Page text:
New Toll Road Task Force Membership List Still Incomplete

The memberships of the three task forces that will provide input to state transportation leaders on three new toll roads through rural areas of Florida are gradually appearing, but some jurisdictions have yet to name representatives..
Under legislation approved this year, the task forces were supposed to selected by today from a list of stakeholders outlined in the bill.
The appointments so far are listed on the website the Florida Department of Transportation has set up for the projects.

Local representatives include Polk County Commissioner Rick Wilson, Winter Haven Commissioner Nat Birdsong, Hardee County Commissioner Colon Lambert, Central Florida Regional Planning Council Executive Director Pat Steed, Polk State College President Dr. Angela M. Garcia Falconetti , South Florida State College Vice President Glen Little, DeSoto County Commissioner Elton Langford, Hardee County Commissioner Mike Thompson,  Highlands County Commissioner Ron Handley and Katie Worthington Decker, president and CEO of the Greater Winter Haven Chamber of Commerce.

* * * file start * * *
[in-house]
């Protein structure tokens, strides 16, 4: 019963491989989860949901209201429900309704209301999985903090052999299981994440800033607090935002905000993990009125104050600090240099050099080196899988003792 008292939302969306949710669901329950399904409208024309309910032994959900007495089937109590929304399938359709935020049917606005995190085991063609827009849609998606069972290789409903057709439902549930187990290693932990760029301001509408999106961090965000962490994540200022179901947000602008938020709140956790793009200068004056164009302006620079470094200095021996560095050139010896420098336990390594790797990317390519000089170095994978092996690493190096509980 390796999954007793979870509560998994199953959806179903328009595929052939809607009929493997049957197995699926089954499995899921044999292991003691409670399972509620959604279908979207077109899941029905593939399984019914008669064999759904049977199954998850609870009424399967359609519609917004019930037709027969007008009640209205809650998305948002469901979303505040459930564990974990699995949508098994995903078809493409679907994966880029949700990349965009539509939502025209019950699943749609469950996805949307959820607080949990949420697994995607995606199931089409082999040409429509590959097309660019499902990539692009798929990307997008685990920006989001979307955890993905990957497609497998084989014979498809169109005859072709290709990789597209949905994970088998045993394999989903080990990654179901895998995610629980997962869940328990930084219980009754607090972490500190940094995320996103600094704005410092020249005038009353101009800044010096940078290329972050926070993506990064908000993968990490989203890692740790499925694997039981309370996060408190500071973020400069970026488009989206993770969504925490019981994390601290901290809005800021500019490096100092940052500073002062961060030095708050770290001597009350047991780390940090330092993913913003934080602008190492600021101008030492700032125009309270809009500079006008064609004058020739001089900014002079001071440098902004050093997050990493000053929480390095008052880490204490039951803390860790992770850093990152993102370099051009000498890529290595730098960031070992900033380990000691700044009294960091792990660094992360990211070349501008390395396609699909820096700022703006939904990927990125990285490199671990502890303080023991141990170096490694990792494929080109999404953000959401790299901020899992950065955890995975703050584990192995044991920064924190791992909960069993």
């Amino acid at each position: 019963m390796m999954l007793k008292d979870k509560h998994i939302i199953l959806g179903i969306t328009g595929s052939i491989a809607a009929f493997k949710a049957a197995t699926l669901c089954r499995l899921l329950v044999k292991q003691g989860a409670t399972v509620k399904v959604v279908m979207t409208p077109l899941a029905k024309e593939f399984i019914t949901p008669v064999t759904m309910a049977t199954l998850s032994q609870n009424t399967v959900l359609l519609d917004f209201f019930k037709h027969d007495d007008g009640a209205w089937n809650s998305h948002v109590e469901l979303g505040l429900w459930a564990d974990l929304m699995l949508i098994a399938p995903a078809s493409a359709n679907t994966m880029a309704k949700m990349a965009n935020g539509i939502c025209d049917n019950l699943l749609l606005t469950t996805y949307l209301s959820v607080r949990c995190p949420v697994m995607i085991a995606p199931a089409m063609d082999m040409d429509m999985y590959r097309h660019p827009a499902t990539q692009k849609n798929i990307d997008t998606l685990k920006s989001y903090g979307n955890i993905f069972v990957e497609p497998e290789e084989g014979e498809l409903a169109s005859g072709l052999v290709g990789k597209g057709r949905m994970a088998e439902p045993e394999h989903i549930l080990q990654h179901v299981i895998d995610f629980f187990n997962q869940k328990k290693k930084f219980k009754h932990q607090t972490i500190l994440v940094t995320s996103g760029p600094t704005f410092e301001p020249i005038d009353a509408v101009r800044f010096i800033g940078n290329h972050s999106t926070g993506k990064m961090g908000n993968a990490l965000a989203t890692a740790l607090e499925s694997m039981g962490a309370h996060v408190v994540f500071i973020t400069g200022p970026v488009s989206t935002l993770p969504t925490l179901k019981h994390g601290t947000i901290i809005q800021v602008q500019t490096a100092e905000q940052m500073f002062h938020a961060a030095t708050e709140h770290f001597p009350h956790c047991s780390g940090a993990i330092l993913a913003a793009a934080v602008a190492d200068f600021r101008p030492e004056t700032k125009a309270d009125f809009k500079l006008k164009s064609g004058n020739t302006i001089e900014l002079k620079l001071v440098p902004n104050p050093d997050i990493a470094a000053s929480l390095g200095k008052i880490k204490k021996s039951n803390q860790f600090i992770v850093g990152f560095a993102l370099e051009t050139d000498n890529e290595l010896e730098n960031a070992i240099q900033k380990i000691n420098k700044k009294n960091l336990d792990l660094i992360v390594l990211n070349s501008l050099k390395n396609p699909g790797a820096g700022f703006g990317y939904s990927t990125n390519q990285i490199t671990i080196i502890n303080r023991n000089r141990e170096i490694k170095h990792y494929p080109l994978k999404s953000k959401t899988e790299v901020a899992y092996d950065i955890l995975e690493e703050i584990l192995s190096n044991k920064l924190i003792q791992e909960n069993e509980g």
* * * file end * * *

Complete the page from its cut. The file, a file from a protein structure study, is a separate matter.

Environmental groups represented on the task force are 1000 Friends of Florida,  Audubon Florida,  Defenders of Wildlife, The Everglades Foundation and The Nature Conservancy.

.The first meeting will occur Aug. 27 at the Tampa Convention Center. It is planned to run from 8 a.m. to 5 p.m.
Future meetings will be scheduled in varied locations within the proposed corridors.
In this part of Florida, the southwest Florida route  runs from Lakeland to Naples.
The corridor study area depicted on the website’s map includes Polk, Hardee, Highlands, DeSoto, Lee, Hendry, Glades and Collier counties.
For more information, go to this link .

Sierra opposes the project because it will fragment wildlife habitat, lead to urban sprawl and waste state transportation resources.

Swiftmud Sets Meeting On River Flow, Lake Level Regs